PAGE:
It’s not uncommon for someone to feel more than a little unsettled at the thought of estate planning. After all, estate planning means thinking about how to dispose of your estate when you are gone. It can be helpful to look at estate planning from a different perspective. Estate planning helps give us control over an event that is totally outside our control — death. When you think about to whom you want to leave your estate and in what manner, your intentions are understood and your goals are realized. You protect your family from uncertainty and conflict and allow them time to focus on you and their relationship with you.
I like to think of estate planning as the Irish think of funerals. The Irish are well known for choosing to celebrate the lives of their loved ones at their funerals. Funerals often involve plenty of food, drink, and celebration. The Irish tend to think of funerals as a happy send off for their family members. I cannot think of a better way of conducting a funeral. Our lives are full of laughter, love, joy, and celebration. I love that the Irish conduct their funerals with this in mind.
I like to think of estate planning in the same way. During an estate planning meeting with an attorney, you will discuss what will happen to your assets when you are gone from this world and on your way to your next adventure. It is a time to evaluate the people and things in your life that you hold most dear. It is a time to think of who in your life you love, who you trust, who you admire, whom you want to protect, and how hard you have worked to get to where you are. It is a time to reflect upon how you got to where you are. It can be an enlightening experience for many people. A listing of assets can be reaffirming and reassuring as we approach retirement or other significant experiences in our lives.
Estate planning is also a time when you can sit down with your spouse, significant other, loved ones, and an attorney and explain your fundamental beliefs about death and dying. A valuable estate planning document, a health care directive, is available for you to describe in detail your core values and desires regarding a time when you may be incapacitated. You may have spent 50 years with your spouse and never once discussed these issues. It can be an enlightening experience where you and your spouse see each other through new eyes.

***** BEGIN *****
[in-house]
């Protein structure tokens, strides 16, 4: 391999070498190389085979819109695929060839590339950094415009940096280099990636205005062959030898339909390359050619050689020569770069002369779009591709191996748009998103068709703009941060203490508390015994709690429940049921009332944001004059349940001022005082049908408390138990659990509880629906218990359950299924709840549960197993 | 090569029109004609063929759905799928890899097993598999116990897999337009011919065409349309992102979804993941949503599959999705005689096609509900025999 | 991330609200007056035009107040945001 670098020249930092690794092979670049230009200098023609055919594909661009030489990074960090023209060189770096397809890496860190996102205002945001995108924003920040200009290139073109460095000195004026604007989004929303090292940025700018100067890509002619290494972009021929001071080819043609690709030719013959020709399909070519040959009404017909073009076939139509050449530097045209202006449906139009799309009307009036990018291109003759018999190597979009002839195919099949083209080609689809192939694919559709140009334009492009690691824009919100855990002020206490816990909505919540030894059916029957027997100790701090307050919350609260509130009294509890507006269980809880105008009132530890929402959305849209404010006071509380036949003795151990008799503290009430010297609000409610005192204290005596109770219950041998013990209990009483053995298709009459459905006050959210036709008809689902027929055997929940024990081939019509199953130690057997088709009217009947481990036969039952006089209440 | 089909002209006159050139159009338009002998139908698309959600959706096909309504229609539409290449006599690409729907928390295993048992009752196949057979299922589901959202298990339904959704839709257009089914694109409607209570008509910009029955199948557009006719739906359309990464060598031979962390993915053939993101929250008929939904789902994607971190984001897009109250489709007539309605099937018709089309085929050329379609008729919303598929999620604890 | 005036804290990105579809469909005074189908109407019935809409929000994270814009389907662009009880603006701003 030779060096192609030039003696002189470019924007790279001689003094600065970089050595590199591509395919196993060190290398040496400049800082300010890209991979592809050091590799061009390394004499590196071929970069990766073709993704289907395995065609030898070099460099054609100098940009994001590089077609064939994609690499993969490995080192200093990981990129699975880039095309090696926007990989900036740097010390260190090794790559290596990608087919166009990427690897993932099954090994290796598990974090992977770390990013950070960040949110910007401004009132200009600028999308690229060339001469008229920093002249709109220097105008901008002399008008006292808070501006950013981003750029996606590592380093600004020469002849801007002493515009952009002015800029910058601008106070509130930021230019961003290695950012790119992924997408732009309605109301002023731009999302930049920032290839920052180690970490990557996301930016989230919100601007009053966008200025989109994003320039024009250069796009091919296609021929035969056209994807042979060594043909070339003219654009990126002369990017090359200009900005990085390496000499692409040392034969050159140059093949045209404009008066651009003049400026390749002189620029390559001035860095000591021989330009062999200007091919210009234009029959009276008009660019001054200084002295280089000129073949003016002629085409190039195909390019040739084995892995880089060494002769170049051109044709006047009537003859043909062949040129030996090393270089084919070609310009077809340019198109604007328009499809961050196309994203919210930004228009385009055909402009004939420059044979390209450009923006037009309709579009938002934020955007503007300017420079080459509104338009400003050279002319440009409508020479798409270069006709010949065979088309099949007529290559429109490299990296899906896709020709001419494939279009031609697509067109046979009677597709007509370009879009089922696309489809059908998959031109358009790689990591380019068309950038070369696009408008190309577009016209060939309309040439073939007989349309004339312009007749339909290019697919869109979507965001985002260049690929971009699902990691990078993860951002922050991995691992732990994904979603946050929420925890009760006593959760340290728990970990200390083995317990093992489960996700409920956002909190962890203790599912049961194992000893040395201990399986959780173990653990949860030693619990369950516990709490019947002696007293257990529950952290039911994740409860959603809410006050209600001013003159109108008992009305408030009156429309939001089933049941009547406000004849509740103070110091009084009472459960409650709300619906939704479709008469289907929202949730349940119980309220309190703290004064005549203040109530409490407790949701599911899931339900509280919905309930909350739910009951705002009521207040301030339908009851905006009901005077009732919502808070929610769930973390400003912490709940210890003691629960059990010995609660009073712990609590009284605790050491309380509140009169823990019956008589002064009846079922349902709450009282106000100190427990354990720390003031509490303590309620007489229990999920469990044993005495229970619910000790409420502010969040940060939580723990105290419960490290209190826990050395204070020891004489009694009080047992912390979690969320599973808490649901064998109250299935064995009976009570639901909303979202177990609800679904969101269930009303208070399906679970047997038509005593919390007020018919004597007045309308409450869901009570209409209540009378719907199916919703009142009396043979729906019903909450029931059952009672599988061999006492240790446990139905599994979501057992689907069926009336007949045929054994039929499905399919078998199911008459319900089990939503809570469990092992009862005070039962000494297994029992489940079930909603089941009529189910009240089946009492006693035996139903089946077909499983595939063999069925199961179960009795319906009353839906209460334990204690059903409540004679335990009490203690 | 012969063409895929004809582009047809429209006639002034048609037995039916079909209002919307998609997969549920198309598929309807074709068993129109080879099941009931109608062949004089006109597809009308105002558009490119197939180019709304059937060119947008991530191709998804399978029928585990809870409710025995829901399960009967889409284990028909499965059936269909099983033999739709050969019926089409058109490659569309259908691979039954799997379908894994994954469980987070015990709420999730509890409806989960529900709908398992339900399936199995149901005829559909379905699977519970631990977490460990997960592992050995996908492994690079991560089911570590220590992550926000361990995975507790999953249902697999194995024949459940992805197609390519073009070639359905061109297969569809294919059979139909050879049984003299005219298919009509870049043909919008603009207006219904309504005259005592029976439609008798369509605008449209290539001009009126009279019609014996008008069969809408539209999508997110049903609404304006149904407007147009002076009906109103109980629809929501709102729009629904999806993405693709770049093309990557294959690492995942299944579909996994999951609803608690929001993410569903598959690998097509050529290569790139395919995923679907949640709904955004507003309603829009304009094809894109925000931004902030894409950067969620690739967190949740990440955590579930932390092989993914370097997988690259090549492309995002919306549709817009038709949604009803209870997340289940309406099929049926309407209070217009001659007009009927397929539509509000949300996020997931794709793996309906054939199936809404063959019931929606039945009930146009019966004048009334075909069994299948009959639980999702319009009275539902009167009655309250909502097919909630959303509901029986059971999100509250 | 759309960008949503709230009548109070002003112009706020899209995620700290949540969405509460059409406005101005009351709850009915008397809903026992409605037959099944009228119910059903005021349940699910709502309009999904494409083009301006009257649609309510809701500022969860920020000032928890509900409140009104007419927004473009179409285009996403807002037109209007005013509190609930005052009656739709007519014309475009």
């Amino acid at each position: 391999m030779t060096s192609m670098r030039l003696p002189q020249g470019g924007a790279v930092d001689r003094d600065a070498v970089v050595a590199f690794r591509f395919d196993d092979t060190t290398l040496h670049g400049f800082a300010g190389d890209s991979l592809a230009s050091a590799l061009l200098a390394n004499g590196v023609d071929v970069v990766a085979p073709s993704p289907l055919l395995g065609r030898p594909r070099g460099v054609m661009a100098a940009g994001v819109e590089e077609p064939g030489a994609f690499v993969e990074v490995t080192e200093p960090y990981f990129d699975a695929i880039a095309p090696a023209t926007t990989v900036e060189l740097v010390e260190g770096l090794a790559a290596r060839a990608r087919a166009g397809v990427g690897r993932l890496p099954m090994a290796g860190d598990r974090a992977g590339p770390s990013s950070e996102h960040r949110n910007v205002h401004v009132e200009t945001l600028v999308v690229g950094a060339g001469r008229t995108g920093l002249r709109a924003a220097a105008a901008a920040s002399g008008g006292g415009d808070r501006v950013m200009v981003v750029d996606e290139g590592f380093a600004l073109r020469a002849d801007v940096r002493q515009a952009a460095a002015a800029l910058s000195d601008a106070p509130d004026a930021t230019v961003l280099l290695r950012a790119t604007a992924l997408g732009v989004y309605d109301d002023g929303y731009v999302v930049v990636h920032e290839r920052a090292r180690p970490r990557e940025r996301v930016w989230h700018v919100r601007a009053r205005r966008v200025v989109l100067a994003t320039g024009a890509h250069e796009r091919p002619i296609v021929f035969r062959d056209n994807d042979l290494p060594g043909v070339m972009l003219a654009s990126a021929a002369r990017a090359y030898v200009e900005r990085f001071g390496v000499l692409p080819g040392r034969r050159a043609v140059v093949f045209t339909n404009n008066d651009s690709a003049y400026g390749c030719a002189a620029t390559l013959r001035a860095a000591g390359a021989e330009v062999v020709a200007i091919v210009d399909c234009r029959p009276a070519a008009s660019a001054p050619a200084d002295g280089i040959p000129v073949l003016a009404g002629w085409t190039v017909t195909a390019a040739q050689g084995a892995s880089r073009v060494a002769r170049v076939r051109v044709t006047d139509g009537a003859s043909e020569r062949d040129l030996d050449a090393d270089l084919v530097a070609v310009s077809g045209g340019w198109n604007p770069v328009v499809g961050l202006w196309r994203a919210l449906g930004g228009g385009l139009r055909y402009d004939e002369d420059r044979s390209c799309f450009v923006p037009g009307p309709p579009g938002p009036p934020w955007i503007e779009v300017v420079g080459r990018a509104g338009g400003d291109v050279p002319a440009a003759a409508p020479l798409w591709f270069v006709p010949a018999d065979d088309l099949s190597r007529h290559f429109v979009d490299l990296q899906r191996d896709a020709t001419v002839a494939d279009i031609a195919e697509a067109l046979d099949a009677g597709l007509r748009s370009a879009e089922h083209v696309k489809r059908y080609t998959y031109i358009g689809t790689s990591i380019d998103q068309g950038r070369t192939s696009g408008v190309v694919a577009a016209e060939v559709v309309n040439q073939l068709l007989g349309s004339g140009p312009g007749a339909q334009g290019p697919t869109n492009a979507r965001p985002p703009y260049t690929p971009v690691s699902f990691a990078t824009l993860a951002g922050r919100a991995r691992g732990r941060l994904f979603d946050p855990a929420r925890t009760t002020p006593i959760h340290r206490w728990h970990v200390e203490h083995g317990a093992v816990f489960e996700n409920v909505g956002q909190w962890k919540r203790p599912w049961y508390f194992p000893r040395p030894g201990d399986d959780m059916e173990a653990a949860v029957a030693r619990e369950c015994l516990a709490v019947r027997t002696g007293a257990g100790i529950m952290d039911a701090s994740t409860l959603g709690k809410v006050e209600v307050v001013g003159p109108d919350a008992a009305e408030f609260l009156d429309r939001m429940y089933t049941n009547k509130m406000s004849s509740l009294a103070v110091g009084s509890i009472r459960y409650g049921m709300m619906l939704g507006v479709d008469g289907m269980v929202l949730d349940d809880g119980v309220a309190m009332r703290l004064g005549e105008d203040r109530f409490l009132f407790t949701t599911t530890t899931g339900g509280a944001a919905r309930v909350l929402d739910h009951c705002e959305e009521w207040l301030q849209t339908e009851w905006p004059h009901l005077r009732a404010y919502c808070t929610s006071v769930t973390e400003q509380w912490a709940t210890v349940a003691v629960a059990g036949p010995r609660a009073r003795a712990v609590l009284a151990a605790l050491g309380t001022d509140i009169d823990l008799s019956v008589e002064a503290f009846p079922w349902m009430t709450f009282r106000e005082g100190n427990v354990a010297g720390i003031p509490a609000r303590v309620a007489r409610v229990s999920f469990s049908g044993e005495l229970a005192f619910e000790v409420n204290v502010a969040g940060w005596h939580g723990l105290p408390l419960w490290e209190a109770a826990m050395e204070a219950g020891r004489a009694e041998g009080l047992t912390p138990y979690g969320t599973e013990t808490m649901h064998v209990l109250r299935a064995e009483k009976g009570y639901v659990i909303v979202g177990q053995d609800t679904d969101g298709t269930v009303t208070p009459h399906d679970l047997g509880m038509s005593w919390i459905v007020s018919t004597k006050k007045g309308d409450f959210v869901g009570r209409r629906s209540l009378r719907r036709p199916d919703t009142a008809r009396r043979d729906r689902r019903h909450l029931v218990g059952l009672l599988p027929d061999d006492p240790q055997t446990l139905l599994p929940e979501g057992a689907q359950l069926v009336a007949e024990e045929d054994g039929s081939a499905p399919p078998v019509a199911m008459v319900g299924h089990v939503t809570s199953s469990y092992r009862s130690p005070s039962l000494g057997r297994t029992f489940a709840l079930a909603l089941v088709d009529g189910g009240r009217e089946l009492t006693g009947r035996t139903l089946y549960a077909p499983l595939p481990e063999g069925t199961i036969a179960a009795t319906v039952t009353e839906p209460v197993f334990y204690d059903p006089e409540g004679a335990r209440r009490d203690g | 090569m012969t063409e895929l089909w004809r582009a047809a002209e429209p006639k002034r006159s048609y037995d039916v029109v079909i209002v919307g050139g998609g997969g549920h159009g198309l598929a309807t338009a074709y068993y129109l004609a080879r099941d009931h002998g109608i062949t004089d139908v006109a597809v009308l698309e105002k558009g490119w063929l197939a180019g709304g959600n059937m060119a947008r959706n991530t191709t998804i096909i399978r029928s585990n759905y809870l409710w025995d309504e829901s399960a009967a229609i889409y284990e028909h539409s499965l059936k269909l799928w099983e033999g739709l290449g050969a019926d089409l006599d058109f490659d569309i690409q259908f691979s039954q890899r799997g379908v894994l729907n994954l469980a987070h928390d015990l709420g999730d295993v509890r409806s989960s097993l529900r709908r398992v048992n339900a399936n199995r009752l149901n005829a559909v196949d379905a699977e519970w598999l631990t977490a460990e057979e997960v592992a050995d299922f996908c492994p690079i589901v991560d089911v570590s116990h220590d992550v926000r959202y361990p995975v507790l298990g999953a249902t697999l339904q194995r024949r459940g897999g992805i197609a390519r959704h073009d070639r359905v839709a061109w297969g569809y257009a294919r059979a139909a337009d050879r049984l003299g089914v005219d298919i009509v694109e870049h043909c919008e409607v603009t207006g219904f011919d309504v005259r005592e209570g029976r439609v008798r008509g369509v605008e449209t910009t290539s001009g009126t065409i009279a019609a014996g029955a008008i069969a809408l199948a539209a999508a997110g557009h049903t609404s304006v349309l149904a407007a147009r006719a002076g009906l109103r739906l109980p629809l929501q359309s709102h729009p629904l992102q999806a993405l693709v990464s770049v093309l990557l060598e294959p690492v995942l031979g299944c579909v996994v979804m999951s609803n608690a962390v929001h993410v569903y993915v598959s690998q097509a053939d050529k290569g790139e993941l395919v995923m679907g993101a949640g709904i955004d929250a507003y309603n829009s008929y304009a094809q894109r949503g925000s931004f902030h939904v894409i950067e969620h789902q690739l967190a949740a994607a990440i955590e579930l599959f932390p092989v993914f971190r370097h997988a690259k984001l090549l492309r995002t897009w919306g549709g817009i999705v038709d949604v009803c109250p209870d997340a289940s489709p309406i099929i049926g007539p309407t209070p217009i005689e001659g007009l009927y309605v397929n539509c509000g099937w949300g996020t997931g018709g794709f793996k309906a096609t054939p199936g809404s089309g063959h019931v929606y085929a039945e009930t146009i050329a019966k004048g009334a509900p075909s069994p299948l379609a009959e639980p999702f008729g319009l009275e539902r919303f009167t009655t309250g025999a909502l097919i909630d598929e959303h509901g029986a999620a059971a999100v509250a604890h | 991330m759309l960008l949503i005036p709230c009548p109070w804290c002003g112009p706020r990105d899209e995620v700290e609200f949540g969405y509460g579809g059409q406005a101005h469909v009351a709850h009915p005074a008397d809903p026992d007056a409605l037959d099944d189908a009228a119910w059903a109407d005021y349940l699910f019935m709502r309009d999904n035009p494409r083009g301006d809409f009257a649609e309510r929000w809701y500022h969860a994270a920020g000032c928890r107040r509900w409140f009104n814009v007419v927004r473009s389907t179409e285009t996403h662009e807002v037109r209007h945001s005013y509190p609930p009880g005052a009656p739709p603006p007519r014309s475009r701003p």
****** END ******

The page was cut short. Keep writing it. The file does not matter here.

For most people, estate planning provides peace of mind. They know that after they draft these documents, they never have to worry about what will happen to their families after they are gone. Estate planning can open the door to a conversation with family members about your wishes. “I left Tommy the house, Sue the farm, and Billy the business” can open up a dialogue with your loved ones about what they want and how it will be perceived. So many times people fight over little souvenirs from their parents’ homes without ever realizing that what they are fighting over isn’t the souvenir but rather the feeling behind the souvenir. If Tommy tells you he really doesn’t want the house, but Sue does, you can avoid putting your children in awkward and disruptive situations during a time they should be focusing on you.
Estate planning does not have to be sad. In fact, it often is quite the opposite. People often walk out of an estate planning meeting feeling happier, more in control, and with more peace of mind. Happy estate planning!